Ageratum conyzoides (PROSEA)
- Protologue: Sp. pl. 2: 839 (1753).
- Goatweed (En). Eupatoire bleue (Fr)
- Indonesia: babadotan (Sundanese), wedusan (Javanese), dus-bedusan (Madurese)
- Malaysia: tahi anjing, rumput pereh jarang, rumput sekedok (Peninsular)
- Philippines: bulak-manok (Tagalog), singilan (Iloko), bahug-bahug (Panay Bisaya)
- Thailand: thiam mae haang (Loei), saapraeng saapkaa (Chiang Mai), ya saap raeng (Ratchaburi)
- Vietnam: cây bông cứt heo, cây hoa cứt lợn, cây bông thúi.
Originating from Central and South America, but now a pantropical weed that is very common throughout India, Burma (Myanmar), Indo-China, southern China, Thailand and Malesia.
The most widespread medicinal uses are externally to heal wounds and to treat skin diseases, and internally to treat diarrhoea, as a febrifuge and as an anti-allergenic agent. The plant yields an insecticide. It is sometimes planted as a ground cover in plantations, e.g. of rubber and citrus.
An annual erect herb, at the base sometimes decumbent and rooting, up to 120(-150) cm tall, stems with rather long hairs on the nodes and younger parts; leaves ovate, triangular-ovate or rhomboid-ovate, (0.5-)1-10 cm × 0.5-7 cm, with obtuse or rounded base; head 4-6 mm long, 60-75-flowered, outermost involucral bracts beset with only simple eglandular hairs, inner involucral bracts with abruptly contracted apex; corolla 1-2.5 mm long; fruit glabrous or very sparingly hairy. A. conyzoides is very common in fields, roadsides and waste places up to 2500 m altitude.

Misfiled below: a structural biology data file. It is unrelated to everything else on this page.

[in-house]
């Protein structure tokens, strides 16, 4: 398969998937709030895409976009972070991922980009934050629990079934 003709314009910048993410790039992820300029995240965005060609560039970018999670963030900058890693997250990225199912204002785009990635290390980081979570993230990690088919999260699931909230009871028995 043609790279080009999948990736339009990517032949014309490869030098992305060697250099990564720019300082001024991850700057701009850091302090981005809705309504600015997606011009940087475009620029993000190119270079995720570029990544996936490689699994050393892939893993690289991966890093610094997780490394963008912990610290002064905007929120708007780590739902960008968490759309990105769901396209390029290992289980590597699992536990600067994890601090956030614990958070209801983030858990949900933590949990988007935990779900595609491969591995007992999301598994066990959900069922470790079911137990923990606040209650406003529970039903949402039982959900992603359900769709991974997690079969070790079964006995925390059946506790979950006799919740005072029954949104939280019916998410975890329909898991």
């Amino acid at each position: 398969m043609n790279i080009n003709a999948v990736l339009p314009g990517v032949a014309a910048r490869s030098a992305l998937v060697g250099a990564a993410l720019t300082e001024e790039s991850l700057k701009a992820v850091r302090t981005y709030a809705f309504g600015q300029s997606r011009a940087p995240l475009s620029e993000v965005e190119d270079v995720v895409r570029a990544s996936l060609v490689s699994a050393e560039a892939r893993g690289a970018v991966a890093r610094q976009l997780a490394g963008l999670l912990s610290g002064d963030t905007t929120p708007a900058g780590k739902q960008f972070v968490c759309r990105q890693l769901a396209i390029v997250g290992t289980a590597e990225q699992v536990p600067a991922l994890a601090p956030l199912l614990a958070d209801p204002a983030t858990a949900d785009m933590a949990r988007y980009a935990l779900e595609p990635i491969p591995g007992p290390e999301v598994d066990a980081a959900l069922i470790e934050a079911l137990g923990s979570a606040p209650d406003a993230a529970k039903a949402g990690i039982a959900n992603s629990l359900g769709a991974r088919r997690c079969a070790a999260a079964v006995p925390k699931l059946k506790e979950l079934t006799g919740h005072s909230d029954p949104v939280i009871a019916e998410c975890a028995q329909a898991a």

18, 96, 156, 202, 332, 350, 383, 495,496, 549, 580, 597, 614, 616, 685, 713, 876, 928, 929, 996, 1034, 1035, 1090, 1126, 1131, 1178, 1246, 1268, 1294, 1324, 1386, 1408, 1517, 1570, 1593, 1659.
Slamet Sutanti Budi Rahayu, Rina Ratnasih Irwanto & L.J.G. van der Maesen